As the solvent, natural and synthetic oils can be used either alone or in combination. Examples of the solvent are cottonseed oil, kerosene, paraffin, naphthenic oil, alkylated biphenyl, alkylated terphenyl, chlorinated paraffin, alkylated naphthalene and diphenylalkane, among others.
Color former-containing microcapsules are produced by the interfacial polymerization (as described in British Pat. Nos. 867,797, 950,443, 989,264, 1,091,076 and 1,046,409, and U.S. Pat. No. 4,409,156), in situ polymerization, phase separation (as described in U.S. Pat. Nos. 2,800,457 and 2,800,458), external polymerization (as described in Japanese Patent Publication (examined) No. 12518/63, and Japanese Patent Publication (unexamined) Nos. 42380/72, 8780/75, 9079/76, 66878/77, 84881/78, 84882/78 and 84883/78) or coacervation method (as described in U.S. Pat. Nos. 2,800,457 and 2,800,458), for instance.
In preparing a coating mixture containing the color former containing microcapsules, there is generally used a water-soluble binder or a latex type binder. Furthermore, a capsule-protecting agent, such as cellulose powder, granular starch or talc, is added to give a microencapsulated color former containing coating mixture.
The preferred examples of the base support used in the present invention include a paper, a synthetic paper, a polyethylene terephthalate and the like. However, it is not limited to these materials.
The color developer sheets for use in the pressure-sensitive recording materials in accordance with the invention, as prepared in the examples to be described later, were tested for their performance characteristics using the color former containing microcapsule sheet described below. Unless otherwise indicated herein, all parts, percents, ratios and the like are by weight.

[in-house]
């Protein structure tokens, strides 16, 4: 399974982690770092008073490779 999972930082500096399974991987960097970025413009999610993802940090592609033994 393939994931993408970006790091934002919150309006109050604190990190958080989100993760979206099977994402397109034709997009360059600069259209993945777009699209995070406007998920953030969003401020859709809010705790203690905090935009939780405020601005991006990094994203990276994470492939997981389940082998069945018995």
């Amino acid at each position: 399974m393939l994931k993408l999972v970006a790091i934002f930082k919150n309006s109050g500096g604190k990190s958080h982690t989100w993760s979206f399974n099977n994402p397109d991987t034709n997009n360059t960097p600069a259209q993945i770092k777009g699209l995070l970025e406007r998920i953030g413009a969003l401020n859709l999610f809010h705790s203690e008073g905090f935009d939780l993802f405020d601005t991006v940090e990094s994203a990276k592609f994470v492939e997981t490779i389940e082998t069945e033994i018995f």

Five parts of partial sodium salt of polyvinylbenzenesulfonic acid (National Startch's VERSA TL 500; average molecular weight 500,000) was added to 95 parts of hot water at about 80° C. with stirring. After dissolution which required about 30 minutes, the solution was cooled. To the aqueous solution, which had a pH of 2 to 3, there was added 20 weight percent aqueous sodium hydroxide to make the pH 4.0. A diisopropylnaphthalene solution (100 parts) containing 2.5% crystal violet lactone and 1.0% benzoyl leuco methylene blue was dispersed in 100 parts of the above 5% aqueous solution of partial sodium salt of polyvinylbenzenesulfonic acid to give an emulsion having an average grain size of 4.5 microns. Separately, 6 parts of melamine, 11 parts of 37 weight percent aqueous formaldehyde solution and 30 parts of water was heated at 60° C. with stirring for 30 minutes to give a transparent aqueous solution of melamine, formaldehyde and an early stage melamine-formaldehyde condensate. This mixed aqueous solution had a pH of 6 to 8. This mixed aqueous solution of melamine, formaldehyde and early stage melamine-formaldehyde condensate is referred to as "early stage condensate solution". The early stage condensate solution obtained in the above manner was added to the above-mentioned emulsion and the pH of the resulting mixture was adjusted to 6.0 by adding 3.6 weight percent hydrochloric acid with stirring. The mixture was heated to 65° C. and stirring was continued at that temperature for 360 minutes. The resulting microcapsule dispersion was cooled to room temperature and adjusting to pH 9.0 with 20 weight percent sodium hydroxide.